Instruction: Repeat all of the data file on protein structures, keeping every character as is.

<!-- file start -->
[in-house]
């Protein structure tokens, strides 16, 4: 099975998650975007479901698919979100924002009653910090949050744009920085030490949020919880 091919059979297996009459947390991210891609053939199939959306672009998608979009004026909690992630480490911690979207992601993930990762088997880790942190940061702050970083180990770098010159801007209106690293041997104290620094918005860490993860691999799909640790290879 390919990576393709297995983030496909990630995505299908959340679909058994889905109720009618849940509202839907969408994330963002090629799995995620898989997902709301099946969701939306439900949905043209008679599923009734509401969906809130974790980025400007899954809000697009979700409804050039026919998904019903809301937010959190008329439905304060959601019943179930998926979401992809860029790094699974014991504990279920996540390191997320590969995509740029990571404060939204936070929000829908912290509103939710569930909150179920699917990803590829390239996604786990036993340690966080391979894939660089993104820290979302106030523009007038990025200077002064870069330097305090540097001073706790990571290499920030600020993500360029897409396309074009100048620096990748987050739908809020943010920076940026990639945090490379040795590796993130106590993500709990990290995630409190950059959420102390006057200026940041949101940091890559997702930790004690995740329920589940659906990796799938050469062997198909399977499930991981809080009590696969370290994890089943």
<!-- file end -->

[in-house]
């Protein structure tokens, strides 16, 4: 099975998650975007479901698919979100924002009653910090949050744009920085030490949020919880 091919059979297996009459947390991210891609053939199939959306672009998608979009004026909690992630480490911690979207992601993930990762088997880790942190940061702050970083180990770098010159801007209106690293041997104290620094918005860490993860691999799909640790290879 390919990576393709297995983030496909990630995505299908959340679909058994889905109720009618849940509202839907969408994330963002090629799995995620898989997902709301099946969701939306439900949905043209008679599923009734509401969906809130974790980025400007899954809000697009979700409804050039026919998904019903809301937010959190008329439905304060959601019943179930998926979401992809860029790094699974014991504990279920996540390191997320590969995509740029990571404060939204936070929000829908912290509103939710569930909150179920699917990803590829390239996604786990036993340690966080391979894939660089993104820290979302106030523009007038990025200077002064870069330097305090540097001073706790990571290499920030600020993500360029897409396309074009100048620096990748987050739908809020943010920076940026990639945090490379040795590796993130106590993500709990990290995630409190950059959420102390006057200026940041949101940091890559997702930790004690995740329920589940659906990796799938050469062997198909399977499930991981809080009590696969370290994890089943």